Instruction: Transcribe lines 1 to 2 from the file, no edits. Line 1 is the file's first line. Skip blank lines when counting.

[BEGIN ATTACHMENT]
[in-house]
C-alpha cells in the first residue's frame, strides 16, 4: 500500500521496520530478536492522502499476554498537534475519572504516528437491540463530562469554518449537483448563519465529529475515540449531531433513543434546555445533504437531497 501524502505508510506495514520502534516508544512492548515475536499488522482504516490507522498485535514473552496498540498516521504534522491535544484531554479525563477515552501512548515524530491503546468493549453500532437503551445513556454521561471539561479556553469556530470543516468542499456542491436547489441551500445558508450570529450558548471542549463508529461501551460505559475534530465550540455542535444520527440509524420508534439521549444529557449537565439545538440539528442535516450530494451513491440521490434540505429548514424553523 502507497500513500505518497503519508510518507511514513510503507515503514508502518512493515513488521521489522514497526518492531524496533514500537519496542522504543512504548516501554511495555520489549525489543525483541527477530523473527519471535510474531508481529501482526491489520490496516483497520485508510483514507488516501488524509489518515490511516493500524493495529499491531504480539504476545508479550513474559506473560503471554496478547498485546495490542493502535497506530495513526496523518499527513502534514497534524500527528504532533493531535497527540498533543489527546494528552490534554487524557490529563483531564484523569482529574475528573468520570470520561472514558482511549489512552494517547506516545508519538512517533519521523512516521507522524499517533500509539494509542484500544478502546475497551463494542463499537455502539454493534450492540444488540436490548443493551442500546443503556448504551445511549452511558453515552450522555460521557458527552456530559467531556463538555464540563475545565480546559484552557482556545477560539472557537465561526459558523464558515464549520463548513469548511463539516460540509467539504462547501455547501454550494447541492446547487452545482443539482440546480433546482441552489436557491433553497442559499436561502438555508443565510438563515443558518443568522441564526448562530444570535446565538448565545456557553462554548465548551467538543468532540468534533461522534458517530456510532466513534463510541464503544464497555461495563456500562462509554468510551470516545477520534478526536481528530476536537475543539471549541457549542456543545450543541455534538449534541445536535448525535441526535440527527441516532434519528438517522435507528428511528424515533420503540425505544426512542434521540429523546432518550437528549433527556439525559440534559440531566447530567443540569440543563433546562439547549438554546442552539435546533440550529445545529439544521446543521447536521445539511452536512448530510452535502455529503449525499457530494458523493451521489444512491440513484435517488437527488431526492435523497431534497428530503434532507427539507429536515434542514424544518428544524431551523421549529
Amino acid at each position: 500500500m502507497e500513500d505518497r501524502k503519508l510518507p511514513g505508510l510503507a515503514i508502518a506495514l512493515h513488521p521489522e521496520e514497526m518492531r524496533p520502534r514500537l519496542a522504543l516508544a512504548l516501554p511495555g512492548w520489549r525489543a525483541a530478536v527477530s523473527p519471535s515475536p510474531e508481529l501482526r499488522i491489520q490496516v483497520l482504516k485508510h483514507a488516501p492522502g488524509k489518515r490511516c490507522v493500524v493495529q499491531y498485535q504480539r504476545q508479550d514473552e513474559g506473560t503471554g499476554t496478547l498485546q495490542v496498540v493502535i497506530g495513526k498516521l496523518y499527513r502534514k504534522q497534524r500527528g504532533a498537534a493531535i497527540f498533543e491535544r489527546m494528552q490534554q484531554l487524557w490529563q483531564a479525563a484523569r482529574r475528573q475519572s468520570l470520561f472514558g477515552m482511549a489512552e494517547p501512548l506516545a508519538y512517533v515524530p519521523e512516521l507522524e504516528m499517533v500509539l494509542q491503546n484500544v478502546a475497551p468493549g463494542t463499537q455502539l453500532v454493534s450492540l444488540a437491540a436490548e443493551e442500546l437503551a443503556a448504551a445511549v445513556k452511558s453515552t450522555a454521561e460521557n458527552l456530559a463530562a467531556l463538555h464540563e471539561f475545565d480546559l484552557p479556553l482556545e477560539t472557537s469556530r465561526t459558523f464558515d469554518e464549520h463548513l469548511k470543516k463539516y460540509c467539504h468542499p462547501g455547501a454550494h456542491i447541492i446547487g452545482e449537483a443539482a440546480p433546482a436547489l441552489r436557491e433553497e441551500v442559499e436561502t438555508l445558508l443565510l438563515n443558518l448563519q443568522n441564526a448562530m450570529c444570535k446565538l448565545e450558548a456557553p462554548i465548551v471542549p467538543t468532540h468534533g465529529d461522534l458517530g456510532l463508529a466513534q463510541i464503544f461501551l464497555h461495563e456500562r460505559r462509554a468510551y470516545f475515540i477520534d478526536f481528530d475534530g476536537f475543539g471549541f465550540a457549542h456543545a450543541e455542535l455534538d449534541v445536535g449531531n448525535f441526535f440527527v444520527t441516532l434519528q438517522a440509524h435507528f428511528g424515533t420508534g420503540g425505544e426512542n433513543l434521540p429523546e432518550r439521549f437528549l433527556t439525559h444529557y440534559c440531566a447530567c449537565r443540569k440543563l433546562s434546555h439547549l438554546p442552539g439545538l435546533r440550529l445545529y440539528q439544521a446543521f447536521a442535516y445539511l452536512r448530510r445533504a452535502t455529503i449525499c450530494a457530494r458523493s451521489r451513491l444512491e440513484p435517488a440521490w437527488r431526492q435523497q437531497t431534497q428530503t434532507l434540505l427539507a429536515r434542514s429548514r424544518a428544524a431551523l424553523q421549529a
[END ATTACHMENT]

[in-house]
C-alpha cells in the first residue's frame, strides 16, 4: 500500500521496520530478536492522502499476554498537534475519572504516528437491540463530562469554518449537483448563519465529529475515540449531531433513543434546555445533504437531497 501524502505508510506495514520502534516508544512492548515475536499488522482504516490507522498485535514473552496498540498516521504534522491535544484531554479525563477515552501512548515524530491503546468493549453500532437503551445513556454521561471539561479556553469556530470543516468542499456542491436547489441551500445558508450570529450558548471542549463508529461501551460505559475534530465550540455542535444520527440509524420508534439521549444529557449537565439545538440539528442535516450530494451513491440521490434540505429548514424553523 502507497500513500505518497503519508510518507511514513510503507515503514508502518512493515513488521521489522514497526518492531524496533514500537519496542522504543512504548516501554511495555520489549525489543525483541527477530523473527519471535510474531508481529501482526491489520490496516483497520485508510483514507488516501488524509489518515490511516493500524493495529499491531504480539504476545508479550513474559506473560503471554496478547498485546495490542493502535497506530495513526496523518499527513502534514497534524500527528504532533493531535497527540498533543489527546494528552490534554487524557490529563483531564484523569482529574475528573468520570470520561472514558482511549489512552494517547506516545508519538512517533519521523512516521507522524499517533500509539494509542484500544478502546475497551463494542463499537455502539454493534450492540444488540436490548443493551442500546443503556448504551445511549452511558453515552450522555460521557458527552456530559467531556463538555464540563475545565480546559484552557482556545477560539472557537465561526459558523464558515464549520463548513469548511463539516460540509467539504462547501455547501454550494447541492446547487452545482443539482440546480433546482441552489436557491433553497442559499436561502438555508443565510438563515443558518443568522441564526448562530444570535446565538448565545456557553462554548465548551467538543468532540468534533461522534458517530456510532466513534463510541464503544464497555461495563456500562462509554468510551470516545477520534478526536481528530476536537475543539471549541457549542456543545450543541455534538449534541445536535448525535441526535440527527441516532434519528438517522435507528428511528424515533420503540425505544426512542434521540429523546432518550437528549433527556439525559440534559440531566447530567443540569440543563433546562439547549438554546442552539435546533440550529445545529439544521446543521447536521445539511452536512448530510452535502455529503449525499457530494458523493451521489444512491440513484435517488437527488431526492435523497431534497428530503434532507427539507429536515434542514424544518428544524431551523421549529